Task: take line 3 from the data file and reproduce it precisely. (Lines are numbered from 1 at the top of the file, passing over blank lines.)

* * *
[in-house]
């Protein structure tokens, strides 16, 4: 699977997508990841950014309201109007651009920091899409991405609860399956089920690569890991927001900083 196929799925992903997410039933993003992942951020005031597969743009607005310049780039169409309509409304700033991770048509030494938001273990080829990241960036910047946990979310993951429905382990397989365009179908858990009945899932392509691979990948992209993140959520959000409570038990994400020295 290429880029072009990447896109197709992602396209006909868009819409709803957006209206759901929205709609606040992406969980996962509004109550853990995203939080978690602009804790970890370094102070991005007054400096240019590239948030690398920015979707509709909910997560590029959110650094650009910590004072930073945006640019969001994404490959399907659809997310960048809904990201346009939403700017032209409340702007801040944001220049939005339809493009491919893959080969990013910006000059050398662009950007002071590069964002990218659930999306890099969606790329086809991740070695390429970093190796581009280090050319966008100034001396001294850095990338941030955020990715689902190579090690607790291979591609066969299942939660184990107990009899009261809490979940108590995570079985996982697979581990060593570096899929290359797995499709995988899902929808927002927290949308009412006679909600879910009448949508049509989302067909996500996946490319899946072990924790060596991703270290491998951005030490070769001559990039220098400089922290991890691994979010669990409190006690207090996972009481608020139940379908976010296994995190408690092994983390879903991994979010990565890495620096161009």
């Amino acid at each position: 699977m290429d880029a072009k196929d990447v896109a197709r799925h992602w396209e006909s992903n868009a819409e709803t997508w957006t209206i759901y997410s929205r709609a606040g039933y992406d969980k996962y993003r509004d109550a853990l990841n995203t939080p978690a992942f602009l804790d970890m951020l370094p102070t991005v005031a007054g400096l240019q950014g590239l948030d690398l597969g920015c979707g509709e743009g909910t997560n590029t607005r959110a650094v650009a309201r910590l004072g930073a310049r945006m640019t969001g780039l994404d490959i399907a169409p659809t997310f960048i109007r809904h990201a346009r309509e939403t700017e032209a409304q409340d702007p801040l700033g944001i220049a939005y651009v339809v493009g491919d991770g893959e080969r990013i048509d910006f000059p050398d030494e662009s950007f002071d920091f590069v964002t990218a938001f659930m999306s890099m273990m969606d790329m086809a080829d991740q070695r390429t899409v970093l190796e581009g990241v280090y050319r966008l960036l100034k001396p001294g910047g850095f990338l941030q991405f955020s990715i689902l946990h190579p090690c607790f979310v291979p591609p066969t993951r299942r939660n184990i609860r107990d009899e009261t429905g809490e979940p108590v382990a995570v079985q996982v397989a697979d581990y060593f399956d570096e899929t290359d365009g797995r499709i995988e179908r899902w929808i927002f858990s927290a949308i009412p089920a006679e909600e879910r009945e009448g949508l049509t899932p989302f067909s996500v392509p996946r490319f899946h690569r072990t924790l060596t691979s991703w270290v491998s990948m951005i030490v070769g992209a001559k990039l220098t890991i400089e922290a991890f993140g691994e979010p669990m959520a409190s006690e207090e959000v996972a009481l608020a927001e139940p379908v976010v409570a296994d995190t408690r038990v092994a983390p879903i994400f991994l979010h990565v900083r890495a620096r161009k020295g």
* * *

């Amino acid at each position: 699977m290429d880029a072009k196929d990447v896109a197709r799925h992602w396209e006909s992903n868009a819409e709803t997508w957006t209206i759901y997410s929205r709609a606040g039933y992406d969980k996962y993003r509004d109550a853990l990841n995203t939080p978690a992942f602009l804790d970890m951020l370094p102070t991005v005031a007054g400096l240019q950014g590239l948030d690398l597969g920015c979707g509709e743009g909910t997560n590029t607005r959110a650094v650009a309201r910590l004072g930073a310049r945006m640019t969001g780039l994404d490959i399907a169409p659809t997310f960048i109007r809904h990201a346009r309509e939403t700017e032209a409304q409340d702007p801040l700033g944001i220049a939005y651009v339809v493009g491919d991770g893959e080969r990013i048509d910006f000059p050398d030494e662009s950007f002071d920091f590069v964002t990218a938001f659930m999306s890099m273990m969606d790329m086809a080829d991740q070695r390429t899409v970093l190796e581009g990241v280090y050319r966008l960036l100034k001396p001294g910047g850095f990338l941030q991405f955020s990715i689902l946990h190579p090690c607790f979310v291979p591609p066969t993951r299942r939660n184990i609860r107990d009899e009261t429905g809490e979940p108590v382990a995570v079985q996982v397989a697979d581990y060593f399956d570096e899929t290359d365009g797995r499709i995988e179908r899902w929808i927002f858990s927290a949308i009412p089920a006679e909600e879910r009945e009448g949508l049509t899932p989302f067909s996500v392509p996946r490319f899946h690569r072990t924790l060596t691979s991703w270290v491998s990948m951005i030490v070769g992209a001559k990039l220098t890991i400089e922290a991890f993140g691994e979010p669990m959520a409190s006690e207090e959000v996972a009481l608020a927001e139940p379908v976010v409570a296994d995190t408690r038990v092994a983390p879903i994400f991994l979010h990565v900083r890495a620096r161009k020295g």